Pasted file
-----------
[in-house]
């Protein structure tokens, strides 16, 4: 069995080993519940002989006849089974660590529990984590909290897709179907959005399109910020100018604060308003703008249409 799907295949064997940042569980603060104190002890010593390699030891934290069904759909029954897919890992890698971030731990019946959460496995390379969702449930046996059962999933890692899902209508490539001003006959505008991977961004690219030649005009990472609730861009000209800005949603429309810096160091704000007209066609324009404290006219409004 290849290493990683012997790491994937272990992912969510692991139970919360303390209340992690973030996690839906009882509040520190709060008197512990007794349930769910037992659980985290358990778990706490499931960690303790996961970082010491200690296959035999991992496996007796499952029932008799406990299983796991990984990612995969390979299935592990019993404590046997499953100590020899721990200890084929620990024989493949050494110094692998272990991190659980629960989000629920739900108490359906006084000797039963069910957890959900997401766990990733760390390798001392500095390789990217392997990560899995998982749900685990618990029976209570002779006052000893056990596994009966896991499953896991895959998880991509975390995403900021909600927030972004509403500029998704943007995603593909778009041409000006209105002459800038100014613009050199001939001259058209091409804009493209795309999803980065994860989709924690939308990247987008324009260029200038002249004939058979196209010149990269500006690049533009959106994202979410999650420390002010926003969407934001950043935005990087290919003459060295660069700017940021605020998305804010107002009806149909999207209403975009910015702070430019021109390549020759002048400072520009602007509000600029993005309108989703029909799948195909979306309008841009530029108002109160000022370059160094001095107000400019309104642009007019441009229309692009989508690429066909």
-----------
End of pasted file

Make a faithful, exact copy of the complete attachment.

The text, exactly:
[in-house]
């Protein structure tokens, strides 16, 4: 069995080993519940002989006849089974660590529990984590909290897709179907959005399109910020100018604060308003703008249409 799907295949064997940042569980603060104190002890010593390699030891934290069904759909029954897919890992890698971030731990019946959460496995390379969702449930046996059962999933890692899902209508490539001003006959505008991977961004690219030649005009990472609730861009000209800005949603429309810096160091704000007209066609324009404290006219409004 290849290493990683012997790491994937272990992912969510692991139970919360303390209340992690973030996690839906009882509040520190709060008197512990007794349930769910037992659980985290358990778990706490499931960690303790996961970082010491200690296959035999991992496996007796499952029932008799406990299983796991990984990612995969390979299935592990019993404590046997499953100590020899721990200890084929620990024989493949050494110094692998272990991190659980629960989000629920739900108490359906006084000797039963069910957890959900997401766990990733760390390798001392500095390789990217392997990560899995998982749900685990618990029976209570002779006052000893056990596994009966896991499953896991895959998880991509975390995403900021909600927030972004509403500029998704943007995603593909778009041409000006209105002459800038100014613009050199001939001259058209091409804009493209795309999803980065994860989709924690939308990247987008324009260029200038002249004939058979196209010149990269500006690049533009959106994202979410999650420390002010926003969407934001950043935005990087290919003459060295660069700017940021605020998305804010107002009806149909999207209403975009910015702070430019021109390549020759002048400072520009602007509000600029993005309108989703029909799948195909979306309008841009530029108002109160000022370059160094001095107000400019309104642009007019441009229309692009989508690429066909």